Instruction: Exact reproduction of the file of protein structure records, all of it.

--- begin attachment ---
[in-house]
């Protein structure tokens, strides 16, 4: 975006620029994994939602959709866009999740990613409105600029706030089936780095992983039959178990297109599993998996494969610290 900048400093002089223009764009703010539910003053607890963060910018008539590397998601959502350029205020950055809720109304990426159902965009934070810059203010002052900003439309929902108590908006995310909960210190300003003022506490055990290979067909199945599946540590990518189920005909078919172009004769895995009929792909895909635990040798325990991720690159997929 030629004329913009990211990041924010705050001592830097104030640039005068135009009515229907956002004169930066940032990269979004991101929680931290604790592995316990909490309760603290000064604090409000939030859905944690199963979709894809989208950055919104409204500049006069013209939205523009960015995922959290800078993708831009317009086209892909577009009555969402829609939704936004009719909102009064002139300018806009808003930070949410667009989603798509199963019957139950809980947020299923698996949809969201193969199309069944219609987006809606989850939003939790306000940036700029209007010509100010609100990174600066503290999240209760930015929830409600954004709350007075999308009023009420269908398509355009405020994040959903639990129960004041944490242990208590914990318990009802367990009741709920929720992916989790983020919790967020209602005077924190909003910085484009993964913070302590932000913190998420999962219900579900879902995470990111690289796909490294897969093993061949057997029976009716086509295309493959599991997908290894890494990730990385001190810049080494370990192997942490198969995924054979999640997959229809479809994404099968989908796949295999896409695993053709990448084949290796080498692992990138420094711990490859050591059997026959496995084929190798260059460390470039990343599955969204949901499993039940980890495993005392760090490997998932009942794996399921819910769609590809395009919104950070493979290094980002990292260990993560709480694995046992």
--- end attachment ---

[in-house]
């Protein structure tokens, strides 16, 4: 975006620029994994939602959709866009999740990613409105600029706030089936780095992983039959178990297109599993998996494969610290 900048400093002089223009764009703010539910003053607890963060910018008539590397998601959502350029205020950055809720109304990426159902965009934070810059203010002052900003439309929902108590908006995310909960210190300003003022506490055990290979067909199945599946540590990518189920005909078919172009004769895995009929792909895909635990040798325990991720690159997929 030629004329913009990211990041924010705050001592830097104030640039005068135009009515229907956002004169930066940032990269979004991101929680931290604790592995316990909490309760603290000064604090409000939030859905944690199963979709894809989208950055919104409204500049006069013209939205523009960015995922959290800078993708831009317009086209892909577009009555969402829609939704936004009719909102009064002139300018806009808003930070949410667009989603798509199963019957139950809980947020299923698996949809969201193969199309069944219609987006809606989850939003939790306000940036700029209007010509100010609100990174600066503290999240209760930015929830409600954004709350007075999308009023009420269908398509355009405020994040959903639990129960004041944490242990208590914990318990009802367990009741709920929720992916989790983020919790967020209602005077924190909003910085484009993964913070302590932000913190998420999962219900579900879902995470990111690289796909490294897969093993061949057997029976009716086509295309493959599991997908290894890494990730990385001190810049080494370990192997942490198969995924054979999640997959229809479809994404099968989908796949295999896409695993053709990448084949290796080498692992990138420094711990490859050591059997026959496995084929190798260059460390470039990343599955969204949901499993039940980890495993005392760090490997998932009942794996399921819910769609590809395009919104950070493979290094980002990292260990993560709480694995046992």